And this signals another headache NASA had to deal with when the mighty VAB itself was being constructed. The building is enormous, comprising almost 100,000 tonnes of steel work, and still one of the largest by volume in the world (it had to be to be able to enclose the 363’ tall Saturn V rocket).
But its steel pile foundations have to reach down some 50 feet to solid bedrock… through a salty solution – perfect conditions for electro-chemistry to do its rusty worst! NASA realised that if they did not protect the steel piles they would not only have corroded the steel beams and piles but also, in effect, turned the whole VAB into ‘the world’s largest wet cell battery’.
Walk into any museum curator’s office and you’ll encounter a mass of books and papers. It’s not that we’re messy – well okay, I am – but a lot of the material we use can’t always be found on the web. Even on Stories from the Stores.
One of my favourite books on my shelves is Astronomy Explained upon Sir Isaac Newton’s Principles by James Ferguson, who was born 300 years ago last Sunday. Published in 1785 (the first edition was 1756), it’s intended ‘for those who have not studied mathematics’ and contains beautifully illustrated explanations of how the Solar System works.
Ferguson travelled around England giving lectures on natural philosophy. These were hugely popular, aided by the ingenious models he built to demonstrate scientific phenomena.
Before moving to England and making his name as a lecturer, Ferguson lived in Edinburgh where he made a living as a miniature portrait painter. These pencil-and-ink miniatures show his talent:
And although you can’t find everything on the web that you can in a curator’s office, you can find out more about Ferguson for yourself by reading his autobiography here, and enjoy Astronomy Explained here.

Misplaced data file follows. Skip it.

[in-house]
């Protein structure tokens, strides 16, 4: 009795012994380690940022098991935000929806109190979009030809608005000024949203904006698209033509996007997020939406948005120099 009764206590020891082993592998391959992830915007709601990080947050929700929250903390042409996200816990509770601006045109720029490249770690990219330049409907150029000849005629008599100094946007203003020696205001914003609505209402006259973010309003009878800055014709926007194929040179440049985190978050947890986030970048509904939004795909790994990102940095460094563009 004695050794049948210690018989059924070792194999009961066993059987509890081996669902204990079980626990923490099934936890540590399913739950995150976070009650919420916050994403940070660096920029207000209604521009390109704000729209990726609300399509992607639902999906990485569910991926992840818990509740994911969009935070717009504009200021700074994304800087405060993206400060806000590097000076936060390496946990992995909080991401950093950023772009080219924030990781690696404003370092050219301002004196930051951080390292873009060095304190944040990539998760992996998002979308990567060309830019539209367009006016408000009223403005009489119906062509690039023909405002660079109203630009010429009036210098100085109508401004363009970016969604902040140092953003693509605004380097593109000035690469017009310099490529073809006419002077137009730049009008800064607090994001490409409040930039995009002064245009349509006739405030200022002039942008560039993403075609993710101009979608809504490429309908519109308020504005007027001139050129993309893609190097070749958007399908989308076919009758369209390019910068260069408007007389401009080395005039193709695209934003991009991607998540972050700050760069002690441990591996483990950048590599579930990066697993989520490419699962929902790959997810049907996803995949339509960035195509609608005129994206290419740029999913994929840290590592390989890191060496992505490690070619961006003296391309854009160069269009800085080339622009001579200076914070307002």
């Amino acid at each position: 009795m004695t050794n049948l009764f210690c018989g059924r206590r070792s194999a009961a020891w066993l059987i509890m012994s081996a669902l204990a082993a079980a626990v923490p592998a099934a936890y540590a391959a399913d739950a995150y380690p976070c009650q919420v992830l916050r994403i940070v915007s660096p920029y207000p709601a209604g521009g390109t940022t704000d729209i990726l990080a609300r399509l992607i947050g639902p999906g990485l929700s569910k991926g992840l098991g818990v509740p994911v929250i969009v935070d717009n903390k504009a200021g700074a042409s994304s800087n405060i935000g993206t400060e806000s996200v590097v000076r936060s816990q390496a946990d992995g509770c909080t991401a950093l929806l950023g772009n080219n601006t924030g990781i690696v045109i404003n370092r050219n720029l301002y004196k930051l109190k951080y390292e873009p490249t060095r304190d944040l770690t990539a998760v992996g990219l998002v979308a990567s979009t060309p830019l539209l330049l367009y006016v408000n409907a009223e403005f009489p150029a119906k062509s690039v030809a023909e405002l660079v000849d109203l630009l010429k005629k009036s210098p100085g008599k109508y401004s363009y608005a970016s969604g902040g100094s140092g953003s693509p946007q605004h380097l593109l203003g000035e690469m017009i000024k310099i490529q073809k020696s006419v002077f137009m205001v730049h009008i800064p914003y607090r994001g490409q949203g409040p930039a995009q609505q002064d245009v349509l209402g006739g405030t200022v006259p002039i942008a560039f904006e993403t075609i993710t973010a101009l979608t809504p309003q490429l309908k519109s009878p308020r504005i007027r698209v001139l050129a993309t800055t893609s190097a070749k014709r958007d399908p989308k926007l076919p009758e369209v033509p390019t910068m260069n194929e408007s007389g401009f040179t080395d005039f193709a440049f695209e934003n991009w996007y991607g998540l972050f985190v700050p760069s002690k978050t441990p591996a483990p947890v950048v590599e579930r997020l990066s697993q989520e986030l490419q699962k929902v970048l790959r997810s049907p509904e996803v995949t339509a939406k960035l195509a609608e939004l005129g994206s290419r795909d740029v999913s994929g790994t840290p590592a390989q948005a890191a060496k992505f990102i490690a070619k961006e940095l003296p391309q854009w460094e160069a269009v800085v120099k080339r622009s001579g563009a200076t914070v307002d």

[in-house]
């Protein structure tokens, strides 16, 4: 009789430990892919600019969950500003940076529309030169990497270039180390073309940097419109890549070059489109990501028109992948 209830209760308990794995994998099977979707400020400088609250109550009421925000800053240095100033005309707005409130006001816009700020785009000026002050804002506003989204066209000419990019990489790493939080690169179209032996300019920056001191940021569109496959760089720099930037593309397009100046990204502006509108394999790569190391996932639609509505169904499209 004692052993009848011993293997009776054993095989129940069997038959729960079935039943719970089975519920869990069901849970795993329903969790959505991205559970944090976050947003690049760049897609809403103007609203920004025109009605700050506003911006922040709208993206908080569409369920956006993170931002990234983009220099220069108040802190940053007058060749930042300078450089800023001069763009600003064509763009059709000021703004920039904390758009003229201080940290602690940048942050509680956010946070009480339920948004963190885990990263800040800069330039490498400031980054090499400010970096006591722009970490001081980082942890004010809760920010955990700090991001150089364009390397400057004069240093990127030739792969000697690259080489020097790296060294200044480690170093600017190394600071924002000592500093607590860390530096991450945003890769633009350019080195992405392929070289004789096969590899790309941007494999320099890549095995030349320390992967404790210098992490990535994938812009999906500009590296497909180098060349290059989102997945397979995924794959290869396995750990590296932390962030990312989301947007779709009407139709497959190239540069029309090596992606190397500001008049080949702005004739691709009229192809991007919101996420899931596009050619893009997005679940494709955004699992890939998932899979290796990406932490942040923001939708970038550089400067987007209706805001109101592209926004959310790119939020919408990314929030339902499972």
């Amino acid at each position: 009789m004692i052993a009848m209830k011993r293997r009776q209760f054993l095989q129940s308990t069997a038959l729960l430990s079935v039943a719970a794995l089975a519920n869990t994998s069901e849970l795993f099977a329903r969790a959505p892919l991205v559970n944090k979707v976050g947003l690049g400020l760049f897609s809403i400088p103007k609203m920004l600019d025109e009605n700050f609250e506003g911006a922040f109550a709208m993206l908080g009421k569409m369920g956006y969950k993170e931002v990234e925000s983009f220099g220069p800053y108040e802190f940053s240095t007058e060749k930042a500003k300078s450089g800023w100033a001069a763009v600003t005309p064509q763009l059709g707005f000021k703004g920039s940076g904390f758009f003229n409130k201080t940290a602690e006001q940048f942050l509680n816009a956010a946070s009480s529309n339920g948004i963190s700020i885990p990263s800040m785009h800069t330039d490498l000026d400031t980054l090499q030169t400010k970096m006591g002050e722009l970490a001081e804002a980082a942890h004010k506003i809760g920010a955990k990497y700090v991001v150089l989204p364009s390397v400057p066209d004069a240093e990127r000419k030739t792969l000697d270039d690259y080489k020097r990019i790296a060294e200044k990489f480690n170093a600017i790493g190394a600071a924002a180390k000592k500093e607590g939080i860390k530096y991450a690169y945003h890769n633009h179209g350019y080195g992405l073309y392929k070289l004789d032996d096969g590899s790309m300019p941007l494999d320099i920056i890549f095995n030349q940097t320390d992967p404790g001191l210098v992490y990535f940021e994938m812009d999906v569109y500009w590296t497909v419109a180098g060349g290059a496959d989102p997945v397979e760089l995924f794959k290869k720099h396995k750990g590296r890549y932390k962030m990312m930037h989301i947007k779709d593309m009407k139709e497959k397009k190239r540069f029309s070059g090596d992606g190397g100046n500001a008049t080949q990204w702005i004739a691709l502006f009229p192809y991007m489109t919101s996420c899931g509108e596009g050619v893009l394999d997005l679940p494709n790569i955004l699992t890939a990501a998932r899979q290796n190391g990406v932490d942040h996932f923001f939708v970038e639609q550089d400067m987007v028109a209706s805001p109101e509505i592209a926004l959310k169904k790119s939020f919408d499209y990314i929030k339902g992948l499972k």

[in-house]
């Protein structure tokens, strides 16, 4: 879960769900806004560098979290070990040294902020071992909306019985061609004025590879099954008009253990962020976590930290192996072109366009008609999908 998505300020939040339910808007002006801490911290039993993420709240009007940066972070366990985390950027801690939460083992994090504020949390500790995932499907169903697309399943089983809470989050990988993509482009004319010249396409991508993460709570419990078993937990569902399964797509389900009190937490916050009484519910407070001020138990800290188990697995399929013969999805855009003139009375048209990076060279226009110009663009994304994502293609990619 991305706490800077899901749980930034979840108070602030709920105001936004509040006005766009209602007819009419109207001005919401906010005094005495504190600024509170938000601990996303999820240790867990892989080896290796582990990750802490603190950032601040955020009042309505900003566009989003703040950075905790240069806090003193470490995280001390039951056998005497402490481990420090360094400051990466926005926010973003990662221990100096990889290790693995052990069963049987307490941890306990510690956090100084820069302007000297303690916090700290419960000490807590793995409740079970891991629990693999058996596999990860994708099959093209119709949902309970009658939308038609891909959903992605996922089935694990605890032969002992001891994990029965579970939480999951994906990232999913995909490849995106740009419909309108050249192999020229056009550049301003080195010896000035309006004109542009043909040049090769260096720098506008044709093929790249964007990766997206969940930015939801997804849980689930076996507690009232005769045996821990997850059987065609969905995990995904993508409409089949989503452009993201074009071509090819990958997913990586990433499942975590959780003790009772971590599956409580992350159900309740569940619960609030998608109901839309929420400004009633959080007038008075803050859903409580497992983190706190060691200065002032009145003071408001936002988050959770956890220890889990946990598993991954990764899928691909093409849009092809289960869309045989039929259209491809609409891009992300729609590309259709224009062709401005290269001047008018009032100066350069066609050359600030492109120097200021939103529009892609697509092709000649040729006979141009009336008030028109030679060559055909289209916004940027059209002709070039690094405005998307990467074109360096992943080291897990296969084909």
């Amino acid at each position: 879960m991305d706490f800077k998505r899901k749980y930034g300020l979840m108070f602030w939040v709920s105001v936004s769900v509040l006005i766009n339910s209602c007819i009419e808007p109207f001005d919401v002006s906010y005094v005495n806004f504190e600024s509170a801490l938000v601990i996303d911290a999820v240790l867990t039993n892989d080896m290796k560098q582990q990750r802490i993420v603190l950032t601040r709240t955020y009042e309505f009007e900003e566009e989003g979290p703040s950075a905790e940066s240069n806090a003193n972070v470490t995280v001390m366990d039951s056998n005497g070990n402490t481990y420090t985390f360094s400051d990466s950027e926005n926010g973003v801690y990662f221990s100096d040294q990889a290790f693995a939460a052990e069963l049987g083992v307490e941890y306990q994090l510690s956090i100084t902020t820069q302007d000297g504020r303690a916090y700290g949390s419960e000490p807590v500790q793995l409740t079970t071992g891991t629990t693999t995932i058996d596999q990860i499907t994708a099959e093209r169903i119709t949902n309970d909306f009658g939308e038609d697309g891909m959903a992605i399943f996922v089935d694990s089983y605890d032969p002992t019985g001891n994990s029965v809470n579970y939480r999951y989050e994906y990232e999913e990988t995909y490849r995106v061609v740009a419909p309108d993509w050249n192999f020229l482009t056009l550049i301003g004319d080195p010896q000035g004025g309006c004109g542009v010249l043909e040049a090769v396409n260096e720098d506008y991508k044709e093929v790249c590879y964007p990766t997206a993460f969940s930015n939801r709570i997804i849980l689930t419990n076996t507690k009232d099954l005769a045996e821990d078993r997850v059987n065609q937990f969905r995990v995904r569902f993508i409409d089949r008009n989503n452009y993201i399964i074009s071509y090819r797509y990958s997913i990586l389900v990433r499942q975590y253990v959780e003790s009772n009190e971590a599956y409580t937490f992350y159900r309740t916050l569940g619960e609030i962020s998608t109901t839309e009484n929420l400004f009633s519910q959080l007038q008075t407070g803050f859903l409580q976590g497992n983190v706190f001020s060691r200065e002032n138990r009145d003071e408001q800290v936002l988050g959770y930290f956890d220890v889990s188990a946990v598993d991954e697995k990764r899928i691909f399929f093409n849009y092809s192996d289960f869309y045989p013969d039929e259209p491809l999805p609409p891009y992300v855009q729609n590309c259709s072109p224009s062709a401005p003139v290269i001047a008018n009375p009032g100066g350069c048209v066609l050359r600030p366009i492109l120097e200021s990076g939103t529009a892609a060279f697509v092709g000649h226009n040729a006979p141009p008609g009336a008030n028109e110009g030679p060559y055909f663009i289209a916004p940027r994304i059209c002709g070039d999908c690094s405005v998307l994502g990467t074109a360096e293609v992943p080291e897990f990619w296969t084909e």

On Tuesday I attended our annual ‘Fellows of the Science Museum’ reception, in which we recognise the contributions of leading scientists and educators. This year we were particularly celebrating female scientists, with a speech from new Fellow Jocelyn Bell Burnell.
In 1967, Jocelyn was a PhD student at the Mullard Radio Astronomy Observatory in Cambridge. Her job was to analyse data from one of the telescopes for the characteristic twinkling of quasars. One day she noticed a ‘bit of scruff’ on the telescope’s charts and, rather than dismiss it as interference, decided to investigate further. It turned out to be a pulsed signal, always coming from the same patch of sky and repeating at regular intervals. For a short time, the Cambridge team had to consider the possibility that it was a signal from an alien civilisation – they jokingly dubbed it LGM-1, for Little Green Men.
Jocelyn and her supervisor Antony Hewish (who’s also a Science Museum Fellow) soon detected signals from other parts of the sky and realised they had found a new class of cosmic object – a rapidly-spinning dense star. They are called pulsars and over 1800 are now known.
Jocelyn was recently the subject of the BBC’s Beautiful Minds. Beauty is the theme of next Wednesday’s Science Museum Lates, and Jocelyn will be there talking about her work and inspirations. Hope to see you there!
Great to see Caroline Herschel making the Royal Society‘s list of influential female scientists. Although she’s often been overshadowed by her brother William, her own contribution to astronomy was immense.
In 1772, Caroline escaped a life of domestic servitude in Hanover to join her brother in Bath. William had forged a successful musical career and needed someone to keep house. Caroline, with her fine soprano voice, joined him in many performances.
However, she soon discovered that what William really wanted was someone to indulge his passion for astronomy. ‘Almost every room turned into a workshop’, she noted, as their house bore the marks of William’s telescope-building.
William’s perfectionism paid off with the discovery of Uranus in 1781, and he was appointed King’s Astronomer to George III. Caroline received a salary as his assistant, making her the first professional female astronomer.
The Herschels moved to Slough, near the King at Windsor. Caroline had mixed feelings about this, as it meant giving up her musical career. But she threw herself into astronomical work. As well as assisting William, she discovered several comets and compiled catalogues of stars and nebulae.
Caroline also left an important legacy for historians of science. Her memoirs give an insight into the work of the Herschels and their counterparts, and also tell a lively human story. She describes having to force morsels of food into William’s mouth while he obsessively polished telescope mirrors for hours on end, and recounts a painful incident where she became impaled on the 40ft telescope.
If you want to find out more about Caroline I heartily recommend The Age of Wonder by Richard Holmes, or her own words in the autobiographies, edited by Michael Hoskin. Or you could visit the Herschels’ house in Bath, now a wonderful museum.